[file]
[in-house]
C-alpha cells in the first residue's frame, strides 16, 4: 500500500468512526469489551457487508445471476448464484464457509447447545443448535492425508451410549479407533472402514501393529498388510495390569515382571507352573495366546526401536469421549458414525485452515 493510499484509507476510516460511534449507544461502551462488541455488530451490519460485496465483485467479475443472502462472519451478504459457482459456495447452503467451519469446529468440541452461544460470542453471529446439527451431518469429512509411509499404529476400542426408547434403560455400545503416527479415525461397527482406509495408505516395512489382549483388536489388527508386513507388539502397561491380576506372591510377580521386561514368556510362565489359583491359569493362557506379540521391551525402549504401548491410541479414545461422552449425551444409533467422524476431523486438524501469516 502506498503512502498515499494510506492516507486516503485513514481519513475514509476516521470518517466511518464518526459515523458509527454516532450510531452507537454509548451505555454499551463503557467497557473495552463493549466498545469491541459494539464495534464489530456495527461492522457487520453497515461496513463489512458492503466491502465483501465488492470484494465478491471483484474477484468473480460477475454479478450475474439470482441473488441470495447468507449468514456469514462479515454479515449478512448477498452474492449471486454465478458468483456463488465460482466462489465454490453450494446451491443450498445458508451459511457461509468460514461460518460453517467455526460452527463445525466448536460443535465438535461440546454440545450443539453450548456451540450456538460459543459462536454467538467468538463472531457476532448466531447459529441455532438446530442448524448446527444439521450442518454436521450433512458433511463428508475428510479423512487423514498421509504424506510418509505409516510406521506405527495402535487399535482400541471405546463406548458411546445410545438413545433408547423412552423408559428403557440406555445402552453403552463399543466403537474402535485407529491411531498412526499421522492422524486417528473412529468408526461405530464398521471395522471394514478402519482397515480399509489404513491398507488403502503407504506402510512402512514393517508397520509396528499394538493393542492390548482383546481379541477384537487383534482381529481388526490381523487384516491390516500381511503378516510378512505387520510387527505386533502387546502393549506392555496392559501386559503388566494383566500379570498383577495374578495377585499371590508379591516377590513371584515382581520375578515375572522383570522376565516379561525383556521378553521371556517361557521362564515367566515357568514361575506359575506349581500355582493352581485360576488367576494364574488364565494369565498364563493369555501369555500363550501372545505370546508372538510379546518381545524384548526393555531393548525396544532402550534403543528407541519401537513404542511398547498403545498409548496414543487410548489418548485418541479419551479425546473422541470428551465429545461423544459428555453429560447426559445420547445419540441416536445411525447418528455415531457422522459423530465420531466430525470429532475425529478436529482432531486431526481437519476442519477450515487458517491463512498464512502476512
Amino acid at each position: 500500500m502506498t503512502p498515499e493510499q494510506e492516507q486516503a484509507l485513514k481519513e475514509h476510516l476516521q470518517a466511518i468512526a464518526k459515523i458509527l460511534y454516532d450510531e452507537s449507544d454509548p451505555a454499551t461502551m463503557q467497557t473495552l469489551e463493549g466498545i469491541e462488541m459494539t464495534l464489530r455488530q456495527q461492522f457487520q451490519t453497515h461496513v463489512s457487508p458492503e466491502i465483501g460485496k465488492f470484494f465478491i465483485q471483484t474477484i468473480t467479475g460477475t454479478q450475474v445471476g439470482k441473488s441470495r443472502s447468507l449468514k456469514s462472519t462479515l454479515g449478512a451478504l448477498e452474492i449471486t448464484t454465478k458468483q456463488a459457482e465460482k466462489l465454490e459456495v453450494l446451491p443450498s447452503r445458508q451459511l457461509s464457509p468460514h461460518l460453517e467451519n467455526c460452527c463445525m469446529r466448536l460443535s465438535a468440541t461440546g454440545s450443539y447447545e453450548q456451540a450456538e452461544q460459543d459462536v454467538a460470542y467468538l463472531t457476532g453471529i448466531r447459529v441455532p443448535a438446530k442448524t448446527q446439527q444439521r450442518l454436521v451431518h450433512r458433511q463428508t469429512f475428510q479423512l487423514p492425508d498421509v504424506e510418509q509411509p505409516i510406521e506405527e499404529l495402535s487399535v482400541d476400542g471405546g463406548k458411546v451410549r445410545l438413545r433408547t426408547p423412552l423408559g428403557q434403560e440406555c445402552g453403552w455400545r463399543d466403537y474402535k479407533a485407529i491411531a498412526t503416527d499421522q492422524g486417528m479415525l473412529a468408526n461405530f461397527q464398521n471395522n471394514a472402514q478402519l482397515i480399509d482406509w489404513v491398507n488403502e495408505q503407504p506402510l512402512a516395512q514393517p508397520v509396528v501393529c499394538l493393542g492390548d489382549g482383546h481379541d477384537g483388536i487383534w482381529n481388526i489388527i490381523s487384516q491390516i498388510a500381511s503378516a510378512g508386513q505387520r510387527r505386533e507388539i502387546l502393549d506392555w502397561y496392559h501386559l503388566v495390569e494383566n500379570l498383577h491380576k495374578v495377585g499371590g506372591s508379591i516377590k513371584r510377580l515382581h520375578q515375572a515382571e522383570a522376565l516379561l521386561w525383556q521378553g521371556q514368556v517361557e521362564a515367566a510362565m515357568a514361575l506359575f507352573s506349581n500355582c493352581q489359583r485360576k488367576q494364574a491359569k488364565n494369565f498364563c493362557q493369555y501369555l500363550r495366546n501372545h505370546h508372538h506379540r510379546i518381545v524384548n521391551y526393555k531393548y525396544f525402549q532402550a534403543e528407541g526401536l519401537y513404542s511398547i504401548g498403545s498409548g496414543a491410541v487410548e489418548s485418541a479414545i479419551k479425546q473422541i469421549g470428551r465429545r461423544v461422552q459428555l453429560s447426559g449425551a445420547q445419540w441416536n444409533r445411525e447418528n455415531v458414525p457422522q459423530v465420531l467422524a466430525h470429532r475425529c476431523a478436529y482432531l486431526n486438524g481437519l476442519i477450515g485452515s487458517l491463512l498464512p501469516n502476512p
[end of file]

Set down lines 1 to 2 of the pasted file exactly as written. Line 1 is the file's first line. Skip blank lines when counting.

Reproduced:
[in-house]
C-alpha cells in the first residue's frame, strides 16, 4: 500500500468512526469489551457487508445471476448464484464457509447447545443448535492425508451410549479407533472402514501393529498388510495390569515382571507352573495366546526401536469421549458414525485452515 493510499484509507476510516460511534449507544461502551462488541455488530451490519460485496465483485467479475443472502462472519451478504459457482459456495447452503467451519469446529468440541452461544460470542453471529446439527451431518469429512509411509499404529476400542426408547434403560455400545503416527479415525461397527482406509495408505516395512489382549483388536489388527508386513507388539502397561491380576506372591510377580521386561514368556510362565489359583491359569493362557506379540521391551525402549504401548491410541479414545461422552449425551444409533467422524476431523486438524501469516 502506498503512502498515499494510506492516507486516503485513514481519513475514509476516521470518517466511518464518526459515523458509527454516532450510531452507537454509548451505555454499551463503557467497557473495552463493549466498545469491541459494539464495534464489530456495527461492522457487520453497515461496513463489512458492503466491502465483501465488492470484494465478491471483484474477484468473480460477475454479478450475474439470482441473488441470495447468507449468514456469514462479515454479515449478512448477498452474492449471486454465478458468483456463488465460482466462489465454490453450494446451491443450498445458508451459511457461509468460514461460518460453517467455526460452527463445525466448536460443535465438535461440546454440545450443539453450548456451540450456538460459543459462536454467538467468538463472531457476532448466531447459529441455532438446530442448524448446527444439521450442518454436521450433512458433511463428508475428510479423512487423514498421509504424506510418509505409516510406521506405527495402535487399535482400541471405546463406548458411546445410545438413545433408547423412552423408559428403557440406555445402552453403552463399543466403537474402535485407529491411531498412526499421522492422524486417528473412529468408526461405530464398521471395522471394514478402519482397515480399509489404513491398507488403502503407504506402510512402512514393517508397520509396528499394538493393542492390548482383546481379541477384537487383534482381529481388526490381523487384516491390516500381511503378516510378512505387520510387527505386533502387546502393549506392555496392559501386559503388566494383566500379570498383577495374578495377585499371590508379591516377590513371584515382581520375578515375572522383570522376565516379561525383556521378553521371556517361557521362564515367566515357568514361575506359575506349581500355582493352581485360576488367576494364574488364565494369565498364563493369555501369555500363550501372545505370546508372538510379546518381545524384548526393555531393548525396544532402550534403543528407541519401537513404542511398547498403545498409548496414543487410548489418548485418541479419551479425546473422541470428551465429545461423544459428555453429560447426559445420547445419540441416536445411525447418528455415531457422522459423530465420531466430525470429532475425529478436529482432531486431526481437519476442519477450515487458517491463512498464512502476512